MDMA, the Oreo Cookie, and the Path to Cultural Acceptance
This special issue of the MAPS Bulletin, with guest editor David Jay Brown, is about the myriad ways that psychedelic experiences have been incorporated into popular media such as movies, television, the arts, and music. We’re highlighting how psychedelics are becoming more integrated into main- stream culture to show how a core part of MAPS’ mission—to obtain government approval for the legal medical uses of psychedelics and marijuana by prescription—is becoming less controversial over time.
Part of this shift is due to our expanding and increasingly successful efforts to educate medical profes- sionals, media, and the public at large about the long-recognized healing power of psychedelics and marijuana. Another reason has to do with the impressive results that we are now getting from our meticulously designed clinical studies. Next time you see psychedelics represented in a clear and honest light on television or in the theater, it’s probably in part because of the quarter century of research and education that MAPS supporters have made possible.
2012 is the 100th anniversary of the creation of MDMA. MDMA was first synthesized in 1912 by Dr. Anton Köllisch of the Merck Pharmaceutical Company, though the exact date is unknown and not mentioned in any existing Merck documents. We do know that the company submitted a patent appli- cation for the drug (as an intermediary chemical for the development of a blood-clotting medication) on December 24, 1912, and received the patent in 1914. As it turns out, Merck chemists were com- pletely unaware of MDMA’s psychoactive properties. The first published study of MDMA in humans, by Alexander Shulgin and David Nichols, did not appear until 1978, more than six decades later.
For the sake of comparison, it helps to look at another famous creation born in 1912. According to Nabisco records, the first Oreo cookie was manufactured at the Chelsea Market Bakery in Manhat- tan on March 6, 1912. Today, there are about 25 billion Oreos eaten every year (about 70 million per day), with about $1.5 billion in annual revenue.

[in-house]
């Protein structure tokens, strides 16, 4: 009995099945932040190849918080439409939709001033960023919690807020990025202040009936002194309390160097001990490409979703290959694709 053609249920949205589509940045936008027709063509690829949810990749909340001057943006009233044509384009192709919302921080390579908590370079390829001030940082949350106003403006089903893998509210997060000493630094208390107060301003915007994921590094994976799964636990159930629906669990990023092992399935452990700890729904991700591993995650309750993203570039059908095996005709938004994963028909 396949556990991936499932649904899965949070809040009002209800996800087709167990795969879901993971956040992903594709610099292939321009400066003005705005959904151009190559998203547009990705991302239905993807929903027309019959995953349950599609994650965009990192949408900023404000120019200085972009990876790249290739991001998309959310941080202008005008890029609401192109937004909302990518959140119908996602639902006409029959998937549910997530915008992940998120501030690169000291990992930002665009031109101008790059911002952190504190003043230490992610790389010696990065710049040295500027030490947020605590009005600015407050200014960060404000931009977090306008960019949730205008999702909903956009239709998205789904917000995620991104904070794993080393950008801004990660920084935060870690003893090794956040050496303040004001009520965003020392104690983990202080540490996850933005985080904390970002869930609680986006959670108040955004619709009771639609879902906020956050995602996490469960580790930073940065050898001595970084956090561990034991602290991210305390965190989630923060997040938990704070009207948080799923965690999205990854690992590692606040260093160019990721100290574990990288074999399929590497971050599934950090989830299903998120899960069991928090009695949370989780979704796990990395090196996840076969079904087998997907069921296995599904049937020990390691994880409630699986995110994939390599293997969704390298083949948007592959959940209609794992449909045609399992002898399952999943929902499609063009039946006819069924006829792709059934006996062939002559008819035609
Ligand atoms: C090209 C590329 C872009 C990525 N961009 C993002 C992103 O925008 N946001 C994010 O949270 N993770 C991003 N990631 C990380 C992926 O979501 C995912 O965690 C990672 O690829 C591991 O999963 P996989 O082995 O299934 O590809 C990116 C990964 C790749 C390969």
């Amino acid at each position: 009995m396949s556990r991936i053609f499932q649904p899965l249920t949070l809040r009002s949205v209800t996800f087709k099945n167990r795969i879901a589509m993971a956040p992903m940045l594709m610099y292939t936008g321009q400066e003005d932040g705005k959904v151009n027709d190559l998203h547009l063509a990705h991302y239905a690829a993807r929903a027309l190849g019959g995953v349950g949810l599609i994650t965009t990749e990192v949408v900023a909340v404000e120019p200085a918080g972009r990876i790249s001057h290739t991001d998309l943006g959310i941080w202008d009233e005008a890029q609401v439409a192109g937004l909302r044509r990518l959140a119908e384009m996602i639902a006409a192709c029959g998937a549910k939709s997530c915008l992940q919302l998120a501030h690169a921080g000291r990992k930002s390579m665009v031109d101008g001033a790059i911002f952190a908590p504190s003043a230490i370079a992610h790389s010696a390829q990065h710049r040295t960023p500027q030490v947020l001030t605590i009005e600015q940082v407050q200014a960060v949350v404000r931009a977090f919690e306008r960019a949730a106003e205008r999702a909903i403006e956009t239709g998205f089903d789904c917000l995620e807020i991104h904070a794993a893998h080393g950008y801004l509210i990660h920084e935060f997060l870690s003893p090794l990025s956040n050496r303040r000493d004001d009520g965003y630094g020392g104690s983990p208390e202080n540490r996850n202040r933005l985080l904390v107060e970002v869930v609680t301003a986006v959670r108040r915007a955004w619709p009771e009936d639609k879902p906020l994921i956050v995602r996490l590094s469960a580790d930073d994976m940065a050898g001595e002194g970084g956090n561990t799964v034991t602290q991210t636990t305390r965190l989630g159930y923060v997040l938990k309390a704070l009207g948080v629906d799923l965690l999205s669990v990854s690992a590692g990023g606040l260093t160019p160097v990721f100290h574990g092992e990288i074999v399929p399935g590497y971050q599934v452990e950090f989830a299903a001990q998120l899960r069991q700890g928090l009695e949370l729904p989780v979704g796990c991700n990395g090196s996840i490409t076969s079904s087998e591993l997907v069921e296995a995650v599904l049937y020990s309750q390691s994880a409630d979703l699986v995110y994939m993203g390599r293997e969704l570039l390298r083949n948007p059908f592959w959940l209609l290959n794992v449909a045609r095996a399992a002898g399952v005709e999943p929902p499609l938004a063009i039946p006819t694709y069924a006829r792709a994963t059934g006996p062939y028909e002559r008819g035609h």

While we’ve come a long way with the cultural integration of MDMA—from an unrecognized pre- cursor chemical to a promising therapeutic adjunct—we still have a long way to go. According to a variety of different estimates, annual global sales of illicit Ecstasy are well in excess of the $1.5 billion spent on Oreos. Sales of legal, pure MDMA for scientific research are probably not more than $50,000, if that. Sales of MDMA by prescription currently amount to exactly $0, a number that—if our drug development research succeeds—will start to grow in about 8-10 years.
Two recent examples of positive media about psychedelic research from unexpected sources suggest that MDMA and other psychedelics may one day be as culturally accepted as Oreos. On March 14, 2012, the U.S. federal government’s international multimedia broadcast service Voice of America posted a strongly favorable 51⁄2-minute radio story about the renaissance in psychedelic research, focusing in part on MAPS’ MDMA-assisted psychotherapy for PTSD research (www.maps.org/voamarch2012). Depending on local interest, this report may be translated in up to 43 languages. When Voice of America, the official international broadcast agency for the U.S. government, speaks positively about psychedelic research, there’s a shift underway!
On March 12, 2012, the Partnership for a Drug Free America reported positively on a meta-analysis of pioneer- ing LSD research in alcoholics from the 1960s that was just published in the Journal of Psychopharmacology. The meta-analysis revealed that LSD-assisted psychotherapy could indeed help some people overcome alcoholism with overall benefits lasting up to six months after a single session. The positive findings in the paper were reported all over the world and have created additional public support for the expansion of psychedelic research. Meanwhile, Dr. Peter Gasser, the Principal Investigator of MAPS’ Swiss study of LSD-assisted psy- chotherapy for end-of-life anxiety, is working with his MAPS and his Swiss co-authors on a paper reporting the promising results of his study, which we anticipate will be submitted to a journal for review in the next two to three months.
The phenomenal strides that MAPS is making are the result of the work of MAPS staff and researchers, empow- ered by the generosity of MAPS members. With the continuation and expansion of our partnerships into MAPS’ 26th year, we’ll see ever more positive examples of the beneficial uses of psychedelics and marijuana in movies, television, the arts, music, and—most centrally for MAPS’ mission—in science and medicine.
Rick Doblin, Ph.D.
MAPS Founder and Executive Director